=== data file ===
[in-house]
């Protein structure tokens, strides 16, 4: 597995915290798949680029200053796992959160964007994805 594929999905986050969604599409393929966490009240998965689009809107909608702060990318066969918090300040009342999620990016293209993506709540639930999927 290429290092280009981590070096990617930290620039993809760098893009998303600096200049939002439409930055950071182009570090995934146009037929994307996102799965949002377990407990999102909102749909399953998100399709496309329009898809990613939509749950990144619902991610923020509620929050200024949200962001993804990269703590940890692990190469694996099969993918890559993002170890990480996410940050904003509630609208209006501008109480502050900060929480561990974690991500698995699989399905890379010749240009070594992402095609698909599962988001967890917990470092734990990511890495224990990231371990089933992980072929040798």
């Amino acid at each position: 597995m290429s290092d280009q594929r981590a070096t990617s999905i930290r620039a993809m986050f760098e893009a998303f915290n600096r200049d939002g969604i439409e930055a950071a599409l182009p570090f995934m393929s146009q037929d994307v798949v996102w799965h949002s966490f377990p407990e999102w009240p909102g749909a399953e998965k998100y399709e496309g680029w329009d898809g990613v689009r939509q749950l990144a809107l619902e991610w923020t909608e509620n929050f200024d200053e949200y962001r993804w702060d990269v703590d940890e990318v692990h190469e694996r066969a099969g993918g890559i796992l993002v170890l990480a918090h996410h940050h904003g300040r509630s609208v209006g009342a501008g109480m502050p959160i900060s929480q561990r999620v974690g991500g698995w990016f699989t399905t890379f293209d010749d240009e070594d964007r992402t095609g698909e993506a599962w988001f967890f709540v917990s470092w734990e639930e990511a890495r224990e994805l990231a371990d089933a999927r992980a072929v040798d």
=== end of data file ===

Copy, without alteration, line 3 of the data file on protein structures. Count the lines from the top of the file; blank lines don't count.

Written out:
């Amino acid at each position: 597995m290429s290092d280009q594929r981590a070096t990617s999905i930290r620039a993809m986050f760098e893009a998303f915290n600096r200049d939002g969604i439409e930055a950071a599409l182009p570090f995934m393929s146009q037929d994307v798949v996102w799965h949002s966490f377990p407990e999102w009240p909102g749909a399953e998965k998100y399709e496309g680029w329009d898809g990613v689009r939509q749950l990144a809107l619902e991610w923020t909608e509620n929050f200024d200053e949200y962001r993804w702060d990269v703590d940890e990318v692990h190469e694996r066969a099969g993918g890559i796992l993002v170890l990480a918090h996410h940050h904003g300040r509630s609208v209006g009342a501008g109480m502050p959160i900060s929480q561990r999620v974690g991500g698995w990016f699989t399905t890379f293209d010749d240009e070594d964007r992402t095609g698909e993506a599962w988001f967890f709540v917990s470092w734990e639930e990511a890495r224990e994805l990231a371990d089933a999927r992980a072929v040798d």